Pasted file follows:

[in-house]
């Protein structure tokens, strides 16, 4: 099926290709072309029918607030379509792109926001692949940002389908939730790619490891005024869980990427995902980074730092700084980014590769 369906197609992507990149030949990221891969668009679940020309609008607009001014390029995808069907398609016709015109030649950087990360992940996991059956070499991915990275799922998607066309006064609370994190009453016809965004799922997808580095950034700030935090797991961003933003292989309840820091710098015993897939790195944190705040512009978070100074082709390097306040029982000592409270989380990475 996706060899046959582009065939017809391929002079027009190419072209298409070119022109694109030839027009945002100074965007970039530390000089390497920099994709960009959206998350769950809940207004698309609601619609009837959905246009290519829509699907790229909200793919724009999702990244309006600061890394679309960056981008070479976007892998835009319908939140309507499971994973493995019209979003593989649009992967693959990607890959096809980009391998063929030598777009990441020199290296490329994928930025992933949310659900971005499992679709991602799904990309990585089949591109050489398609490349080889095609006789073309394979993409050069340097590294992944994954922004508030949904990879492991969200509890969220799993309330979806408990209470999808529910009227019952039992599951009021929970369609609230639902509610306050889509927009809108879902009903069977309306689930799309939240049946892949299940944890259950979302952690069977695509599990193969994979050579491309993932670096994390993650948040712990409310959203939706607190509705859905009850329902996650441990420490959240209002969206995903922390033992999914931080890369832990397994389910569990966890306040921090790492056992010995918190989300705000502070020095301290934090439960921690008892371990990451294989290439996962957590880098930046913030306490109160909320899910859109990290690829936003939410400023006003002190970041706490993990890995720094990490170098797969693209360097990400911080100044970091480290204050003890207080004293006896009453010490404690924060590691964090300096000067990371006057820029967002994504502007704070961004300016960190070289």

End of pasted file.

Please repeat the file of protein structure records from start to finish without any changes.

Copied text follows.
[in-house]
């Protein structure tokens, strides 16, 4: 099926290709072309029918607030379509792109926001692949940002389908939730790619490891005024869980990427995902980074730092700084980014590769 369906197609992507990149030949990221891969668009679940020309609008607009001014390029995808069907398609016709015109030649950087990360992940996991059956070499991915990275799922998607066309006064609370994190009453016809965004799922997808580095950034700030935090797991961003933003292989309840820091710098015993897939790195944190705040512009978070100074082709390097306040029982000592409270989380990475 996706060899046959582009065939017809391929002079027009190419072209298409070119022109694109030839027009945002100074965007970039530390000089390497920099994709960009959206998350769950809940207004698309609601619609009837959905246009290519829509699907790229909200793919724009999702990244309006600061890394679309960056981008070479976007892998835009319908939140309507499971994973493995019209979003593989649009992967693959990607890959096809980009391998063929030598777009990441020199290296490329994928930025992933949310659900971005499992679709991602799904990309990585089949591109050489398609490349080889095609006789073309394979993409050069340097590294992944994954922004508030949904990879492991969200509890969220799993309330979806408990209470999808529910009227019952039992599951009021929970369609609230639902509610306050889509927009809108879902009903069977309306689930799309939240049946892949299940944890259950979302952690069977695509599990193969994979050579491309993932670096994390993650948040712990409310959203939706607190509705859905009850329902996650441990420490959240209002969206995903922390033992999914931080890369832990397994389910569990966890306040921090790492056992010995918190989300705000502070020095301290934090439960921690008892371990990451294989290439996962957590880098930046913030306490109160909320899910859109990290690829936003939410400023006003002190970041706490993990890995720094990490170098797969693209360097990400911080100044970091480290204050003890207080004293006896009453010490404690924060590691964090300096000067990371006057820029967002994504502007704070961004300016960190070289």